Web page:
Gas Bearings

A gas cushion for highest purity and lowest maintenance: Gas bearings not only increase the lifetime but also enable complete oil-free operation. With Celeroton gas bearings this is also achievable at the highest possible speeds.


Gas bearings have appeared in the history of drive systems in several places. They had a first commercial success in the application of foil bearings in aviation and aerospace in the fifties and sixties. Common synonyms for gas bearings are the terms “fluid bearings” or often simplified “air bearings”. This means that the bearing of, say, a rotor-stator-system is formed from a thin gas cushion between the rotor and the stator case. To establish the required lifting power, an overpressure is built in the gas cushion, which increases with deflection. The gas exerts force against the deflection of the rotor and keeps it in the centre of the stator case, and therefore ensures a contactless bearing of the rotor from the stator. The main required technical characteristic of the gas cushion is having the correct stiffness and damping in order for the gas cushion to absorb disruptions such as unbalance and vibration. The following figures show profile examples of a gas bearing and a ball bearing rotor.

Gas bearing design
Figure 1: Gas bearing design
Ball bearing design
Figure 2: Ball bearing design

Basically, there is a difference on how the pressure can be built-up by the gas cushion. On the one hand there is the so called externally pressurized gas bearing and on the other hand the self-acting gas bearing.

  • In externally pressurized gas bearings the pressure within the air gap is ensured by an external pressure feed. The rotor can be kept in the centre of the stator case with a suitable implementation of the pressure feed, e.g. with porous material or with the arrangement of injectors. Rotation can be realised from standstill without any stiction.
  • In self-acting gas bearings the pressure within the gas cushion is built-up by the rotation of the rotor relative to the stator. No external pressure feed is necessary and the overall system is therefore considerably easier and more compact. However, the rotor has to be operated at a minimum rotational speed, the so called lift-off rotational speed. From this speed on, the force build-up of the gas cushion is large enough to overcome gravity. Besides the lifting force, the stiffness and cushioning are different to externally pressurized gas bearings. These gas bearings are strongly dependent on the rotational speed. This type of gas bearing is applied within Celeroton gas bearings as they enable a more compact design without external pressure feed.
Externally pressurized gas bearing
Figure 3: Externally pressurized gas bearing
Self-acting gas bearing
Figure 4: Self-acting gas bearing

Advantages and disadvantages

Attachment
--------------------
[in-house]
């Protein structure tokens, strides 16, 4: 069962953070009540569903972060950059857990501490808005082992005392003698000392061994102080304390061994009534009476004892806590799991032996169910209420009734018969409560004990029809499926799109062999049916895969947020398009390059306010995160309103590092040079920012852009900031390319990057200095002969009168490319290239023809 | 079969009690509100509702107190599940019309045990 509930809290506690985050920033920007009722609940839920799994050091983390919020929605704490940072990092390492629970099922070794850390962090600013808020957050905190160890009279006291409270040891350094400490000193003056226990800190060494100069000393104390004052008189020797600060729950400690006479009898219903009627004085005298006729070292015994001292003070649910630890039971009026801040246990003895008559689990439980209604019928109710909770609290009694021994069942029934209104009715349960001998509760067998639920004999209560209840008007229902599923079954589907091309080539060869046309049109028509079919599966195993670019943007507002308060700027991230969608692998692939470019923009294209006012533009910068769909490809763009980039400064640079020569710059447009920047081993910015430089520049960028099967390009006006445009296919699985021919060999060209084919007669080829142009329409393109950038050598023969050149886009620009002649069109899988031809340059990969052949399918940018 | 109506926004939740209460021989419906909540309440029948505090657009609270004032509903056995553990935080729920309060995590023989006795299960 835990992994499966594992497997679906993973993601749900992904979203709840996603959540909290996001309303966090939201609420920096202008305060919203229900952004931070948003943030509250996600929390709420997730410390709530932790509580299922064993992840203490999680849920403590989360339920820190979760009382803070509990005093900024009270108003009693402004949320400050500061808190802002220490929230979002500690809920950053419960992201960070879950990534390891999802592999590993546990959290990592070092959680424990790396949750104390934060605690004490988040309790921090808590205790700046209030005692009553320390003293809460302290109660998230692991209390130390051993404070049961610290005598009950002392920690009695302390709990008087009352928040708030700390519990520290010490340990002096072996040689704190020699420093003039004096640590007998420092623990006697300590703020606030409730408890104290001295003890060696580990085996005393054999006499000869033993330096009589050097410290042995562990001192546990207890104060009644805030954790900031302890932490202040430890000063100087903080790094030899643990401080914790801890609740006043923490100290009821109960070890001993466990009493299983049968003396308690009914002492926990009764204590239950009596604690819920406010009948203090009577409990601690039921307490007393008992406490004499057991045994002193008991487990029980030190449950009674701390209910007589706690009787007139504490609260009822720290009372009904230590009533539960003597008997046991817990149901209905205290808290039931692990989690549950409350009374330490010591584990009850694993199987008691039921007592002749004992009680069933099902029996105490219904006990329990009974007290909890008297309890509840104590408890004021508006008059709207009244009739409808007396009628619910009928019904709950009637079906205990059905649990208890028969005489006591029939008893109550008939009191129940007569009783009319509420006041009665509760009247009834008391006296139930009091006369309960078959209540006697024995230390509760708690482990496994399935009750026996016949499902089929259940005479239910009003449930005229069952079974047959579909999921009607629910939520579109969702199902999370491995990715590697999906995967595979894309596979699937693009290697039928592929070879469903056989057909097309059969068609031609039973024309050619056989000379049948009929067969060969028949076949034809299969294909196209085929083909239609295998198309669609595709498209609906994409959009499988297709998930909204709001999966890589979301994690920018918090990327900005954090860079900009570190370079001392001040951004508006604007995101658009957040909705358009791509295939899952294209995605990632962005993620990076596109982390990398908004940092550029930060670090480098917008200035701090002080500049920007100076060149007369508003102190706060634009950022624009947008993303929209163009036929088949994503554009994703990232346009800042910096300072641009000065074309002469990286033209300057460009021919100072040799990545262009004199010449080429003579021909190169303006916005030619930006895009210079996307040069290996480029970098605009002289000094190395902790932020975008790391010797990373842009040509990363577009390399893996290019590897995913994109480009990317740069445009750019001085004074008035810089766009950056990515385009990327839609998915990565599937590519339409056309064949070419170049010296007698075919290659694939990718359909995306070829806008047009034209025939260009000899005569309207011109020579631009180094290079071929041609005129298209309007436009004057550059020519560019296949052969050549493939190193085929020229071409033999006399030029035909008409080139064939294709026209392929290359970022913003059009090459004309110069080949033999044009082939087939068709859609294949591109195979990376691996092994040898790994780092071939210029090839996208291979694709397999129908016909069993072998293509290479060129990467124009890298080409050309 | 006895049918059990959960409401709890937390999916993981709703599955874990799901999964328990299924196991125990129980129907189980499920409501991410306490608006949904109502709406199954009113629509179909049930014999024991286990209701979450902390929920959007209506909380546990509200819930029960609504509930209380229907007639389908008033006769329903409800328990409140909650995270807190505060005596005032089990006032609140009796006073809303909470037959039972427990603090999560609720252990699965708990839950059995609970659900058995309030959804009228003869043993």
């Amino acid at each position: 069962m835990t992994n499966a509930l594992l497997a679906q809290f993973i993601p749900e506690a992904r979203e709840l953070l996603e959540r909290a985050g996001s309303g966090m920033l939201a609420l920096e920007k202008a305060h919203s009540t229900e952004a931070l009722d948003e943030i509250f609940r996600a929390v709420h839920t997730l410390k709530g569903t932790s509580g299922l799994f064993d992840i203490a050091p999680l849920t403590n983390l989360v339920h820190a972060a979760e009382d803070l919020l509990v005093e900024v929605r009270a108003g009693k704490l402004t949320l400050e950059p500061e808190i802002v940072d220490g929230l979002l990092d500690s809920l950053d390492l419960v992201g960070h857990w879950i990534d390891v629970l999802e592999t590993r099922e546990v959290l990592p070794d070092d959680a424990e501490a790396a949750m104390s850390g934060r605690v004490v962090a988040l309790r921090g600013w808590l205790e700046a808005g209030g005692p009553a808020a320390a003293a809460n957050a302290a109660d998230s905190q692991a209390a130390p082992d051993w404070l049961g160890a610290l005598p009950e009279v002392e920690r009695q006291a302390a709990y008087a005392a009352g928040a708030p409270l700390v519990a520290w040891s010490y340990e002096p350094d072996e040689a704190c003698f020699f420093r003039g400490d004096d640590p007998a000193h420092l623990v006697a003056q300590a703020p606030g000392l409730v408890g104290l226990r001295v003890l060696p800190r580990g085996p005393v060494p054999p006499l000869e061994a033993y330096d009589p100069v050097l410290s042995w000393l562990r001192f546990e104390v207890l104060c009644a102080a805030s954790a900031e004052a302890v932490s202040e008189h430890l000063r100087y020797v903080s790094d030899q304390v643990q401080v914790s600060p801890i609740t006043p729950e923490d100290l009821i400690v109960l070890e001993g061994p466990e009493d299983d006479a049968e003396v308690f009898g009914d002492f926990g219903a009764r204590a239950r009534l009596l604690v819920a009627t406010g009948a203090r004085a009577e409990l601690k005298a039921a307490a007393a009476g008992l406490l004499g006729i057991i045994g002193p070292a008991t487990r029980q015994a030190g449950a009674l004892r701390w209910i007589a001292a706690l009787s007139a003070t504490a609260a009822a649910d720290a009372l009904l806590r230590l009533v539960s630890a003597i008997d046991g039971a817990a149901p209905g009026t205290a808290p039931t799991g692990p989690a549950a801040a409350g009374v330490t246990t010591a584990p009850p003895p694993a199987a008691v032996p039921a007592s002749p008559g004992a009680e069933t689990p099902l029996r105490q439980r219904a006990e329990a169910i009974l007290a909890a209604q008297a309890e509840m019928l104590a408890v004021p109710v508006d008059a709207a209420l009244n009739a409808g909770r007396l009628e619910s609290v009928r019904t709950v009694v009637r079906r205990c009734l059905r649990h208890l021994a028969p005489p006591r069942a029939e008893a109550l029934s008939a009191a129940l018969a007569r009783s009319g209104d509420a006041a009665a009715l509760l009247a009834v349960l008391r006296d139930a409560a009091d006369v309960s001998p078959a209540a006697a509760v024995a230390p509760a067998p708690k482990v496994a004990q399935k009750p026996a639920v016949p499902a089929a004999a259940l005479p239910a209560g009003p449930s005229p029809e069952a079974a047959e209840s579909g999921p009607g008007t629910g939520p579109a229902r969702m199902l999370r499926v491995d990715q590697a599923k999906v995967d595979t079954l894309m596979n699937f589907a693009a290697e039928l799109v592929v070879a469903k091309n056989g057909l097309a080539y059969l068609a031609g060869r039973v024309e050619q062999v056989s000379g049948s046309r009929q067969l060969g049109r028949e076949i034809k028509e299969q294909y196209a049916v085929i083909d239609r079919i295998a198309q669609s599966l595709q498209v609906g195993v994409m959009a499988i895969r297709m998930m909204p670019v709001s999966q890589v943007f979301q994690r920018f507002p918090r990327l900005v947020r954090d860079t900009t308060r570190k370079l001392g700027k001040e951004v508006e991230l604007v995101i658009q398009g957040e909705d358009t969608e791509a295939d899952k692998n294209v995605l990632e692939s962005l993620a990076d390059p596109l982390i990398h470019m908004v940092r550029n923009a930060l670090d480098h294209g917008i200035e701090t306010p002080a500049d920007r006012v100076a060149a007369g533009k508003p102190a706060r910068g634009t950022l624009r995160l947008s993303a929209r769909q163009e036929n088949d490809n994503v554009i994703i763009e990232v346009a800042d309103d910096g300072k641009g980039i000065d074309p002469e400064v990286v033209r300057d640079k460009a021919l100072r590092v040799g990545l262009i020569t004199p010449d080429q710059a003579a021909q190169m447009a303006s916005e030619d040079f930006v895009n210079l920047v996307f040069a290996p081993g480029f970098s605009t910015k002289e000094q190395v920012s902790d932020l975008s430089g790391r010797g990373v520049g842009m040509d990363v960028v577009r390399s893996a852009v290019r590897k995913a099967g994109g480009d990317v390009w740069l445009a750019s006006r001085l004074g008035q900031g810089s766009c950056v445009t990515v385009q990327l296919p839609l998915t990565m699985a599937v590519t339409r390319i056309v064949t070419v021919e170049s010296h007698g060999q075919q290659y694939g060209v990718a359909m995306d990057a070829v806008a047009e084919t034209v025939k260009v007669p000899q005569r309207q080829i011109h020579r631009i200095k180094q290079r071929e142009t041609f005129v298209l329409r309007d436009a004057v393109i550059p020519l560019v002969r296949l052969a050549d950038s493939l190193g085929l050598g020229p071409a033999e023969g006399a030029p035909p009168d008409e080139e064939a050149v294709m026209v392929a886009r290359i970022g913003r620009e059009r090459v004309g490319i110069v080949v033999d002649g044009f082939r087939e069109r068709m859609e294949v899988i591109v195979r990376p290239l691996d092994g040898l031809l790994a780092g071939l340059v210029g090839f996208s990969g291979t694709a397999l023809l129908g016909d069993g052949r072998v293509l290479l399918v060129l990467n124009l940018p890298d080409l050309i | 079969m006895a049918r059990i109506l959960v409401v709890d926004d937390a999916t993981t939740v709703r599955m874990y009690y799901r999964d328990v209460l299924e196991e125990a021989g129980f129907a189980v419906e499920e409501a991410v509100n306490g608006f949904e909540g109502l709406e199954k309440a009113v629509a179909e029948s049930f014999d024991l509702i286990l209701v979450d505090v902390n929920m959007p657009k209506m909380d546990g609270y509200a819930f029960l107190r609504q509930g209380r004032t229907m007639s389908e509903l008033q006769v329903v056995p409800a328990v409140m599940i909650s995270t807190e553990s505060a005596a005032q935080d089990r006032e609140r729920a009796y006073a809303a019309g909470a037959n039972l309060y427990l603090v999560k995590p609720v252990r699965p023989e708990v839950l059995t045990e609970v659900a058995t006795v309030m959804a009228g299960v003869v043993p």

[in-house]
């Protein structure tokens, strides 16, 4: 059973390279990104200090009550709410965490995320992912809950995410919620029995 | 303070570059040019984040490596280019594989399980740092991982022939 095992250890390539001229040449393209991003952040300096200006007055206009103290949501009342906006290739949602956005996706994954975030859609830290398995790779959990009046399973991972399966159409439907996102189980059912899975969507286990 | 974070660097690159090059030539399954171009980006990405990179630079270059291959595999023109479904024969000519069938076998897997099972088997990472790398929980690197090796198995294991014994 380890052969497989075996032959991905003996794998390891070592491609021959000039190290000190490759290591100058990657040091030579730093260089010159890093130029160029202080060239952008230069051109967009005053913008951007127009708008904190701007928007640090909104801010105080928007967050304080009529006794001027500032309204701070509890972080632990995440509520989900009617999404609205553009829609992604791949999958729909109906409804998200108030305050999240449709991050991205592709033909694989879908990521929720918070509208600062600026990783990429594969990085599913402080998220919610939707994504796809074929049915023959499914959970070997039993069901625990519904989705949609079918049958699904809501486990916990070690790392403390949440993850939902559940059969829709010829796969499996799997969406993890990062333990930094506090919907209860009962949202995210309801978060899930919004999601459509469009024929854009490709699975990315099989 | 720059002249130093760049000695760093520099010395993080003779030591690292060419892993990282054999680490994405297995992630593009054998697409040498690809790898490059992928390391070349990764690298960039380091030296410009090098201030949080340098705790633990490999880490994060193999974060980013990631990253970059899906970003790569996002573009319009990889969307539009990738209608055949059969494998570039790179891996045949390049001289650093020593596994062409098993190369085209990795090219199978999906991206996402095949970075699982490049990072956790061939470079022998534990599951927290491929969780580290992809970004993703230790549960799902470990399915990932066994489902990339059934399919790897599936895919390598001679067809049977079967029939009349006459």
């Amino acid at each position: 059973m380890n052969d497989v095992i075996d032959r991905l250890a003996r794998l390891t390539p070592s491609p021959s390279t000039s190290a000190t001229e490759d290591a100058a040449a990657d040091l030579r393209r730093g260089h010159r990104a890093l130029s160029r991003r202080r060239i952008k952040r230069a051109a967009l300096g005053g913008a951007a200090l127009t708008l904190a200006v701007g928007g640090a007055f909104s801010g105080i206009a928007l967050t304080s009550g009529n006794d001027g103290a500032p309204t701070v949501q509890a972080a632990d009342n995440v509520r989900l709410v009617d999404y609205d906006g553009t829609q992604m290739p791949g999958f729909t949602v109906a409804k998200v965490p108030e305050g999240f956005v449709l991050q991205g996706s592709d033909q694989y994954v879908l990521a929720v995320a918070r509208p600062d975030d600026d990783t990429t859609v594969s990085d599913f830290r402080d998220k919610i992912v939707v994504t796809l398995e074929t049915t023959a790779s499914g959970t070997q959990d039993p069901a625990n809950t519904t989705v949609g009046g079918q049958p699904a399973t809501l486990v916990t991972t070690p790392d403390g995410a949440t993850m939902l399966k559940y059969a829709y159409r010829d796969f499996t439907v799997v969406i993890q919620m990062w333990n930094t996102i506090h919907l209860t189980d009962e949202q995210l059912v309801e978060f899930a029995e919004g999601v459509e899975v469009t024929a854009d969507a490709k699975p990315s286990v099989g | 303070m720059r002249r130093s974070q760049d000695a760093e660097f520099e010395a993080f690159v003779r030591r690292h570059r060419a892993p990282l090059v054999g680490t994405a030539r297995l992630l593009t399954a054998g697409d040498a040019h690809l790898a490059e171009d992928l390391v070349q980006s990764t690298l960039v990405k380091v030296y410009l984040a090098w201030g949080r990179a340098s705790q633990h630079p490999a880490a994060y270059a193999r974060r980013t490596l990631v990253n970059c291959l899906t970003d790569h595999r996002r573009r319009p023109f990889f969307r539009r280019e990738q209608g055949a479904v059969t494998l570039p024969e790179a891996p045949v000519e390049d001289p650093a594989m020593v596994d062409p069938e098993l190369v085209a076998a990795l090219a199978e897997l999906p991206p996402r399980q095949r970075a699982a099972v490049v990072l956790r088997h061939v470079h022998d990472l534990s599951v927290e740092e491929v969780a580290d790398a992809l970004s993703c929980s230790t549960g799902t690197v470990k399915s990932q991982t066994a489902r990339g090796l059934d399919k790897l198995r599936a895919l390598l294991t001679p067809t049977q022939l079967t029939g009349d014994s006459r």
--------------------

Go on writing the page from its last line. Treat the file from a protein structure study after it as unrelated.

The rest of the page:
The pros and cons of gas bearing technology compared to ball bearings is summarised as:


  • High lifetime
  • 100% oil-free


  • More complex rotor construction
  • Tighter manufacturing tolerances required

An extended comparison of different bearings technologies can be found here.

Challenges in designing a gas bearing drive system

There are the following challenges in designing a gas bearing drive system:

  • The gas bearing must robustly work over an operating condition range:

    • Fluctuating or changing pressure levels resulting from operation at different altitudes (e.g. automotive industry) or in heat pumps.
    • Wide operating temperature range, e.g. between -30°C and 200°C gas temperature in the air gap.
    • Reliable operation during high levels of vibration and shock, e.g. of 25 G

  • The gas bearing, rotor dynamics and thermodynamic behaviour have to combine to ensure a stable total system and therefore have to be designed in close coordination.
  • The overall efficiency of the motor and the gas bearing has to be maximised. This leads often to a different solution than taking the combined individual maximum efficiency.
  • When considering the manufacturing tolerances, the system of rotor, stator case and gas bearing has to result in robust and stable operation.
  • Last but not least the total system has to be economic to produce.


These challenges increase with the rotational speed:

  • Higher rotational speed leads to higher performance and losses, and results in higher temperatures, especially in the rotor.
  • The required damping for a stable gas bearing increases with higher rotational speed.
  • Higher rotational speed leads to miniaturisation and therefore to smaller manufacturing tolerances.

Therefore, the complete design and calculation of high-speed gas bearings together with the application is conducted by the team at Celeroton. The gas bearings have been successfully designed and tested for air as well as for other gases (e.g. refrigerants such as butane and methane). Contact us at infocelerotoncom or call us on +41 44 250 52 20 if you want to learn more about our innovative products.